During a dinner with a group of senators on Wednesday night, Zuckerberg got an earful about the company’s approach to privacy, competition and election security, according to Democratic Sen. Mark Warner of Virginia, who organized the gathering.
“I think he understands that self-regulation isn’t going to [work],” said Warner, vice chair of the Senate Intelligence Committee. “The days of the Wild West in terms of not just Facebook but all these enterprises can’t continue.”
Zuckerberg is slated to continue his meetings on Capitol Hill on Friday.
According to sources familiar with plans but not authorized to speak on the record, Zuckerberg’s agenda includes sessions with House Minority Leader Kevin McCarthy (R-Calif.) and Rep. Greg Walden (R-Ore.), the top Republican on the House Energy & Commerce committee; House Judiciary Chairman Jerry Nadler (D-N.Y.) and antitrust panel chairman David Cicilline (D-R.I.); and Judiciary ranking member Doug Collins (R-Ga.). Zuckerberg was also due to meet with Rep. Adam Schiff (D-Calif.), the chairman of the House Intelligence Committee.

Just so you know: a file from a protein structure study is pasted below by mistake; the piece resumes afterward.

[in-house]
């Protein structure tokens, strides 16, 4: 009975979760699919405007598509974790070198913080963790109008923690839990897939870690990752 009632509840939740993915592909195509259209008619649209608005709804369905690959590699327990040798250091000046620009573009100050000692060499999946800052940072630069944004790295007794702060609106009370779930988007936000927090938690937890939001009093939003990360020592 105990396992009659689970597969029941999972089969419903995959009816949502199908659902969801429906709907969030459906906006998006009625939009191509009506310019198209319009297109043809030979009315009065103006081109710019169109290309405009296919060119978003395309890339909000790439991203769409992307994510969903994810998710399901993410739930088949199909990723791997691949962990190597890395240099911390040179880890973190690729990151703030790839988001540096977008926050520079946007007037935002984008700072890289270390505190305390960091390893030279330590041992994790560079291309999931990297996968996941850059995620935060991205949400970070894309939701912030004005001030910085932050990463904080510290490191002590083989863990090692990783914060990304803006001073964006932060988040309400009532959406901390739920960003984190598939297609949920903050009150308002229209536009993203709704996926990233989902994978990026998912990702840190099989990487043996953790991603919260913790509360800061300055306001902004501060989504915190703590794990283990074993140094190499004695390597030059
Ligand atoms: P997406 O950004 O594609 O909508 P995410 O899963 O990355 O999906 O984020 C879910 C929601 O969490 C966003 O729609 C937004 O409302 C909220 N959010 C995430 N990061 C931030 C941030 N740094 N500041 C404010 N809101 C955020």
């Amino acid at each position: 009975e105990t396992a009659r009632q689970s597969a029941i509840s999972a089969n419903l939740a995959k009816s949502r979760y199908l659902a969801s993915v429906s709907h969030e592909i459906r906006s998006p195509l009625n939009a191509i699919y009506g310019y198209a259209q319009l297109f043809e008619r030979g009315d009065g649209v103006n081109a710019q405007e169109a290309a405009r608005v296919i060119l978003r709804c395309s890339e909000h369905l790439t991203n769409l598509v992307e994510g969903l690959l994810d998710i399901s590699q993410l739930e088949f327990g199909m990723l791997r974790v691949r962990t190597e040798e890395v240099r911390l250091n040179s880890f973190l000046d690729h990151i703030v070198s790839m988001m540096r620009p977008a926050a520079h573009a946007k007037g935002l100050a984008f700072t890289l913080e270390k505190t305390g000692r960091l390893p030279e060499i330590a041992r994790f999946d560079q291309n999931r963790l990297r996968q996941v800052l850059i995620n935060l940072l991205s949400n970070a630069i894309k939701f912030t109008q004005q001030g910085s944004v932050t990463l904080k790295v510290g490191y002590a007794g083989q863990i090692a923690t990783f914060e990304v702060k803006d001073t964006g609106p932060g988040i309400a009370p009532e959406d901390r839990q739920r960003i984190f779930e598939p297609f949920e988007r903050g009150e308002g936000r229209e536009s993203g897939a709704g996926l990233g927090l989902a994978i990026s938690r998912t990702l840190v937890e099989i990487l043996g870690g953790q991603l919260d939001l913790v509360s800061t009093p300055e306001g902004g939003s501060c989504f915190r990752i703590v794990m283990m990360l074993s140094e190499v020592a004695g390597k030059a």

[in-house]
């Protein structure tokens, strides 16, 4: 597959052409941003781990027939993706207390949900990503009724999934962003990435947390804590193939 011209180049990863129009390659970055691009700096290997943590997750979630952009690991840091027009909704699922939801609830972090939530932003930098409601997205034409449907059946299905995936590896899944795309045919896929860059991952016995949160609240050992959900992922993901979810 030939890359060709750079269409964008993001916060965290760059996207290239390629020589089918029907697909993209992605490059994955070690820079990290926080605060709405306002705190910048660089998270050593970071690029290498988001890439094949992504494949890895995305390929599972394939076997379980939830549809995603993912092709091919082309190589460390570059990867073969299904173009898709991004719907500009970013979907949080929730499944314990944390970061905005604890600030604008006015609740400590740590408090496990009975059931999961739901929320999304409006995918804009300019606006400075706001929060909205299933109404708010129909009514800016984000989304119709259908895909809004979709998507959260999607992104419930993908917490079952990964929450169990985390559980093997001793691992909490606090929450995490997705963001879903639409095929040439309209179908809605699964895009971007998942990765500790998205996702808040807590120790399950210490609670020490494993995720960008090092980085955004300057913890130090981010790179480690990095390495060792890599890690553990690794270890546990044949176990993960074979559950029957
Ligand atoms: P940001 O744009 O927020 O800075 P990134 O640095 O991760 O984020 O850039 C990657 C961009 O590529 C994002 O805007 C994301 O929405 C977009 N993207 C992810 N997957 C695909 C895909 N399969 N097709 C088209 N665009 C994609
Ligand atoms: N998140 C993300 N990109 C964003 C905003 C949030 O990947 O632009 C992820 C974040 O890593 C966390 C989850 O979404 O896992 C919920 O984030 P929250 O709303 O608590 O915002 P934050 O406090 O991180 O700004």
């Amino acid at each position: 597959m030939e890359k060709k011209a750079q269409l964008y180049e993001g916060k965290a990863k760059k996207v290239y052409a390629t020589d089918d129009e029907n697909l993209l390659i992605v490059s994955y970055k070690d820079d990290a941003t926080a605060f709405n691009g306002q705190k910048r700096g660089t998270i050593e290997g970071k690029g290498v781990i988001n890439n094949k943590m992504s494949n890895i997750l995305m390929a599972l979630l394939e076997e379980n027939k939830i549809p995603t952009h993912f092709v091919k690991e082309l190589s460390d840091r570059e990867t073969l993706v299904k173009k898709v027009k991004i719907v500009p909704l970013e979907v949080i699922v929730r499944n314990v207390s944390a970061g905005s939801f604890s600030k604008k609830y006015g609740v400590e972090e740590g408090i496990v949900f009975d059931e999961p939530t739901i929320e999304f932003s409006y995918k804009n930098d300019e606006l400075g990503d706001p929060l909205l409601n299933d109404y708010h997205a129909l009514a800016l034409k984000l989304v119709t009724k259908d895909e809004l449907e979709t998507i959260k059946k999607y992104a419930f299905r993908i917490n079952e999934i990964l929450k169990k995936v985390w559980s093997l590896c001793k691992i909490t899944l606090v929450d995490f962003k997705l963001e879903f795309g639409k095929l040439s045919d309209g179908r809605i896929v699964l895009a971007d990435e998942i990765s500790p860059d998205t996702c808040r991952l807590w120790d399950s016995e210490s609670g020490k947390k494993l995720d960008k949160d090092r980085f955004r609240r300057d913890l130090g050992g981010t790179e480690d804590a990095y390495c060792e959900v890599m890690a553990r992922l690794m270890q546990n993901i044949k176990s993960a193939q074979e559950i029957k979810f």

Like Trump, McCarthy has accused Facebook and other internet companies of censoring conservatives online. The three House Judiciary leaders — Nadler, Cicilline and Collins — launched a sweeping bipartisan investigation into the state of competition in the tech industry earlier this year, including Facebook. And Schiff has pressed the company to step up its fight against online misinformation, particularly the use of sophisticated video forgeries known as “deepfakes.”